LEXINGTON, Ky. (Oct. 20, 2020) — Members of the University of Kentucky’s National Pan-Hellenic Council (NPHC) revealed the new installation of crests honoring their contributions to campus on Oct. 9 in the Gatton Student Center.
The unveiling began with a welcome by Ja'Mahl McDaniel, director of the Martin Luther King Center and member of the Rho Lambda chapter of Omega Psi Phi Fraternity Inc. His remarks were followed by the 2020 NPHC executive board.
“Nobody can see your impact if they don’t know you are here,” shared Natalia Dixon, external programming chair and member of the Mu Epsilon chapter of Delta Sigma Theta Sorority Inc.
“These crests are symbols — symbols of the strife that our past members have overcome, symbols that NPHC is here to stay, a symbol of unity. They are a symbol of hope that UK will see us and our commitment to making our voices heard,” Dixon said.
Other student speakers included:
- Aniyah Greenwade, president and member of the Iota Sigma chapter of Alpha Kappa Alpha Sorority Inc.;
- Langston McHenry, vice president and member of the Epsilon Chi chapter of Alpha Phi Alpha Fraternity Inc.; and
- Cherish Harris, public relations chair and member of the Iota Mu chapter of Zeta Phi Beta Sorority Inc.
Rico Tyson, internal programs chair and president of the Epsilon Chi chapter of Alpha Phi Alpha Fraternity Inc., was unable to be present. The NPHC executive officers were joined by representatives from each of the seven active NPHC chapters, Trisha Clement-Montgomery, acting dean of students, and staff members from the Fraternity and Sorority Life Office.
The crests can be viewed in the display case outside MLK Center in the Gatton Student Center and were created by Delta Sigma Theta Sorority Inc. alumna Justice Stamps, owner of Woods and Walls LLC.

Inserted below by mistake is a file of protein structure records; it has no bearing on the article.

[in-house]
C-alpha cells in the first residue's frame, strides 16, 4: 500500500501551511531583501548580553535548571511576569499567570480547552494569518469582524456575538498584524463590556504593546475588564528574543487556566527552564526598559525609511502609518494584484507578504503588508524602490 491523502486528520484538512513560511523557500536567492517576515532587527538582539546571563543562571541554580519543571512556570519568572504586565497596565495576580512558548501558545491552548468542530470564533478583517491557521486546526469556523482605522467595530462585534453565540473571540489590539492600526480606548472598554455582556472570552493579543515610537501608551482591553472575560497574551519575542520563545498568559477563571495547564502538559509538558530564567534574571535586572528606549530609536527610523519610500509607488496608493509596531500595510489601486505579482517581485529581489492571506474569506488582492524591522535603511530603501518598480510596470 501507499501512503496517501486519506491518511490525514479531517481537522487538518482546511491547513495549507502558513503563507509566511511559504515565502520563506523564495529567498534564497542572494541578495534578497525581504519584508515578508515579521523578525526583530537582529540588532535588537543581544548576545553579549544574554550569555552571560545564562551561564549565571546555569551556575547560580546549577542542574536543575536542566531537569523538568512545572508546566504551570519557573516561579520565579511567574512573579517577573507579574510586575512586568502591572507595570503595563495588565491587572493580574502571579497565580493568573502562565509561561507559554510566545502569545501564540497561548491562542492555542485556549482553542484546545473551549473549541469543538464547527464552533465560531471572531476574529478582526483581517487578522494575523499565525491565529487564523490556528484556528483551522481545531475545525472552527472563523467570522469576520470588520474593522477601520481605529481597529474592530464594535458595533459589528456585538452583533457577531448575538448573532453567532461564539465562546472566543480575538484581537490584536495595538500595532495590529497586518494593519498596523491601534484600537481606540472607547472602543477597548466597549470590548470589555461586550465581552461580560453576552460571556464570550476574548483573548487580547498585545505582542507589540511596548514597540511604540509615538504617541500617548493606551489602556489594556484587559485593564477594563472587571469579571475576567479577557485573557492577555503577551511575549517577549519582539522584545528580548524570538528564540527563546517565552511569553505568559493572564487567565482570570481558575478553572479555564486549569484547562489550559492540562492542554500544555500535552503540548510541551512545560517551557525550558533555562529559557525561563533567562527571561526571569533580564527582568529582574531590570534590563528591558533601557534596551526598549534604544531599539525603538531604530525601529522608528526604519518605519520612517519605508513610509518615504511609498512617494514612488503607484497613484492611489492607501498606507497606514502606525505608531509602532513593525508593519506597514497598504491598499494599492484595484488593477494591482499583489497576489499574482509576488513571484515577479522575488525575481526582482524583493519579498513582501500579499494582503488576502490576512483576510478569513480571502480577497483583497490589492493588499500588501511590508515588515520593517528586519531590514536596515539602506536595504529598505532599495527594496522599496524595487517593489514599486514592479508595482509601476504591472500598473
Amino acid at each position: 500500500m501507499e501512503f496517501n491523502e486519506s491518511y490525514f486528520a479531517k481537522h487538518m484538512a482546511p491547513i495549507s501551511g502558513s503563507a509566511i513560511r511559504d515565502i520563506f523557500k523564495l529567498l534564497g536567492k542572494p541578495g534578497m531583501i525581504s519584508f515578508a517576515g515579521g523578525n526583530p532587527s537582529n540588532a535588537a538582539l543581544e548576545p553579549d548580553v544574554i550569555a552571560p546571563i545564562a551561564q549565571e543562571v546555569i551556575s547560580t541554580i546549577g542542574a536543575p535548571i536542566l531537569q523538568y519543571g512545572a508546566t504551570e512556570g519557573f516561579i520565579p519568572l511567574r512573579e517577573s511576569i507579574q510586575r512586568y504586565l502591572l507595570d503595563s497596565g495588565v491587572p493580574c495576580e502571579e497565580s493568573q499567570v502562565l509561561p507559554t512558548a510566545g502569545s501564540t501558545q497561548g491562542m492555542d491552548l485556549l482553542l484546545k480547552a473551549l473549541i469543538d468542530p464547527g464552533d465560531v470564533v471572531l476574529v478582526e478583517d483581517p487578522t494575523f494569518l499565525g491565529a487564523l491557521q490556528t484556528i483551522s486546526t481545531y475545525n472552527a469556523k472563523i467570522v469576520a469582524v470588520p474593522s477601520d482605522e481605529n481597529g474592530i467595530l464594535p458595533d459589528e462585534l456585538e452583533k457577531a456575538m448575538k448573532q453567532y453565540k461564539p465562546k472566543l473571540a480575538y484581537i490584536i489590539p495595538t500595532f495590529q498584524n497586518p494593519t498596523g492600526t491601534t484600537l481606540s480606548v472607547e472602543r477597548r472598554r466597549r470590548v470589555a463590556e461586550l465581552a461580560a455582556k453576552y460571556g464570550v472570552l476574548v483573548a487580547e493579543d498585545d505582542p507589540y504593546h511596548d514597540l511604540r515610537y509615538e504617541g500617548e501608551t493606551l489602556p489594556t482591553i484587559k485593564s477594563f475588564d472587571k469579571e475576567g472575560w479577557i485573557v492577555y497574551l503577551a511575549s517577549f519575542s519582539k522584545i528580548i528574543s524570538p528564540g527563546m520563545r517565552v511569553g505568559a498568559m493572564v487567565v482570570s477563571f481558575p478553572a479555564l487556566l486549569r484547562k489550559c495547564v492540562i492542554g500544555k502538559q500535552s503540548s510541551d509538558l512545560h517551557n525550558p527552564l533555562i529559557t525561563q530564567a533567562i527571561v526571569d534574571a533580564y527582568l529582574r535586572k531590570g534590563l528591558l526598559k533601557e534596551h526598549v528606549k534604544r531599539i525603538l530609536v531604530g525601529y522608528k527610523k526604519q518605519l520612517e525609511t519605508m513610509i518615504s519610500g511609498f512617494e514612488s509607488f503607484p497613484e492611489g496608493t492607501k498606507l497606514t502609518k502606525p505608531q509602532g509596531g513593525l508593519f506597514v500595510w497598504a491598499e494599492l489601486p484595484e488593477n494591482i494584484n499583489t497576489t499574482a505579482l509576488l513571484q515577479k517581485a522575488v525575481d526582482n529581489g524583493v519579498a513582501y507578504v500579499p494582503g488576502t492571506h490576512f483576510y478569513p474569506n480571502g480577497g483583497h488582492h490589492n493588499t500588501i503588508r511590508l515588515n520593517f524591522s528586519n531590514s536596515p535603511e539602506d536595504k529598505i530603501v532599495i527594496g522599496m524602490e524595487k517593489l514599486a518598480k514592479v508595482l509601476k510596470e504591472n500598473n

The University of Kentucky NPHC is the coordinating body for seven of the nine historically African American fraternities and sororities. The council organizes educational and cultural programs as well as community service projects for members and the larger university community.
The University of Kentucky is increasingly the first choice for students, faculty and staff to pursue their passions and their professional goals. In the last two years, Forbes has named UK among the best employers for diversity, and INSIGHT into Diversity recognized us as a Diversity Champion three years running. UK is ranked among the top 30 campuses in the nation for LGBTQ* inclusion and safety. UK has been judged a “Great College to Work for" three years in a row, and UK is among only 22 universities in the country on Forbes' list of "America's Best Employers." We are ranked among the top 10 percent of public institutions for research expenditures — a tangible symbol of our breadth and depth as a university focused on discovery that changes lives and communities. And our patients know and appreciate the fact that UK HealthCare has been named the state’s top hospital for four straight years. Accolades and honors are great. But they are more important for what they represent: the idea that creating a community of belonging and commitment to excellence is how we honor our mission to be not simply the University of Kentucky, but the University for Kentucky.